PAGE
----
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General Motors, one of the world's largest corporations, has become the latest company to pull its operations from Venezuela following the government's illegal seizure of GM's local vehicle assembly plant, per the N.Y. Times.

Why this matters: The auto industry has plunged in Venezuela under heightened political tensions, corruption, high crime rates, harsh currency restrictions, and a failing economy. As a result, 2,700 workers have lost their jobs.

Declining numbers:

  • Automakers sold roughly 3,200 vehicles last year compared with the more than 17,000 in 2015
  • Last year, automakers made only 4,900 vehicles, including heavy-duty pickups, down from 31,000 in 2015.

Go deeper

Updated 7 hours ago - World

Mexican President López Obrador tests positive for coronavirus

Mexico's President Andrés Manuel López Obrador during a press conference at National Palace in Mexico City, Mexico, on Wednesday. Photo: Ismael Rosas/Eyepix Group/Barcroft Media via Getty Images

Mexican President Andrés Manuel López Obrador announced Sunday evening that he's tested positive for COVID-19.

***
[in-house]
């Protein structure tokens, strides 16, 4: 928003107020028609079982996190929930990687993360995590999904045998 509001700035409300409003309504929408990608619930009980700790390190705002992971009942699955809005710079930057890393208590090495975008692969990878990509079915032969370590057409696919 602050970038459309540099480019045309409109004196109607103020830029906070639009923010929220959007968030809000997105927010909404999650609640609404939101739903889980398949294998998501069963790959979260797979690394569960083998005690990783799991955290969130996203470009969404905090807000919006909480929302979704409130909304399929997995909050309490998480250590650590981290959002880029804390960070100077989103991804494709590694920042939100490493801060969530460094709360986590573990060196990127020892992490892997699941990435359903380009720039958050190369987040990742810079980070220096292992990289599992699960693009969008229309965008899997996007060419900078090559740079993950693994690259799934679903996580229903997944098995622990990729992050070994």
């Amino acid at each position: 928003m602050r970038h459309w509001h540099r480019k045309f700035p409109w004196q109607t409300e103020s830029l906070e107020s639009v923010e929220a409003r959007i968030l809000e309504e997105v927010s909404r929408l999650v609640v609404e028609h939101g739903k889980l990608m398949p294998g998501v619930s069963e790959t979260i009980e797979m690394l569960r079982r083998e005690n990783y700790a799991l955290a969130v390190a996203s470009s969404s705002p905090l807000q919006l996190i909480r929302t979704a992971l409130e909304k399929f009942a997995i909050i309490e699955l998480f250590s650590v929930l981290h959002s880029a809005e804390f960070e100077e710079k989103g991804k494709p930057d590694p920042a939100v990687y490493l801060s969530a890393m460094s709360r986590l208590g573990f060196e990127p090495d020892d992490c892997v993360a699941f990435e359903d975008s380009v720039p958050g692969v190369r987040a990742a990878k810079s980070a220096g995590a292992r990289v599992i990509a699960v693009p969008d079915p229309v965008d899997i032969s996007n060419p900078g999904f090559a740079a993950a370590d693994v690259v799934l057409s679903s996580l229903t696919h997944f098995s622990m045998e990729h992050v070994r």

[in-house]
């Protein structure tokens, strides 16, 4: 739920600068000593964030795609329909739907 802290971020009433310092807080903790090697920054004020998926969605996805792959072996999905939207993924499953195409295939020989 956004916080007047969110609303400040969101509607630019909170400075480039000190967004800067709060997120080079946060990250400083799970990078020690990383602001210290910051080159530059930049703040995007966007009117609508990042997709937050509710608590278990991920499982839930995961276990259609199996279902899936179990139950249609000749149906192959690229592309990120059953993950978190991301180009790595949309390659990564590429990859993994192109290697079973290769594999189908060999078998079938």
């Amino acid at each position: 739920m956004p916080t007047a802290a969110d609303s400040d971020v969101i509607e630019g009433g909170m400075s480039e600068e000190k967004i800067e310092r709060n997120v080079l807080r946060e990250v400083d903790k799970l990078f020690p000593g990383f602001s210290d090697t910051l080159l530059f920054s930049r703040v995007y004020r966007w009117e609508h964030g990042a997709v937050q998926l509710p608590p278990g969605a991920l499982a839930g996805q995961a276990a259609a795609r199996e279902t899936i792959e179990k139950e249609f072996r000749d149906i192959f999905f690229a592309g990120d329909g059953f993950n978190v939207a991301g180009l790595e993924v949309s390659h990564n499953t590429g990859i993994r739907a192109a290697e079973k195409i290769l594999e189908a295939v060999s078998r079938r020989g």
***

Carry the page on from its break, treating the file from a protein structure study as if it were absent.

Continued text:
Driving the news: López Obrador tweeted that he has mild symptoms and is receiving medical treatment. "As always, I am optimistic," he added. "We will all move forward."

8 hours ago - Politics & Policy

Sarah Huckabee Sanders to run for governor of Arkansas

Sarah Huckabee Sanders at FOX News' studios in New York City in 2019. Photo: Steven Ferdman/Getty Images

Former White House press secretary Sarah Huckabee Sanders will announce Monday that she's running for governor of Arkansas.

The big picture: Sanders was touted as a contender after it was announced she was leaving the Trump administration in June 2019. Then-President Trump tweeted he hoped she would run for governor, adding "she would be fantastic." Sanders is "seen as leader in the polls" in the Republican state, notes the Washington Post's Josh Dawsey, who first reported the news.

Coronavirus has inflamed global inequality

Illustration: Aïda Amer/Axios

History will likely remember the pandemic as the "first time since records began that inequality rose in virtually every country on earth at the same time." That's the verdict from Oxfam's inequality report covering the year 2020 — a terrible year that hit the poorest, hardest across the planet.

Why it matters: The world's poorest were already in a race against time, facing down an existential risk in the form of global climate change. The coronavirus pandemic could set global poverty reduction back as much as a full decade, according to the World Bank.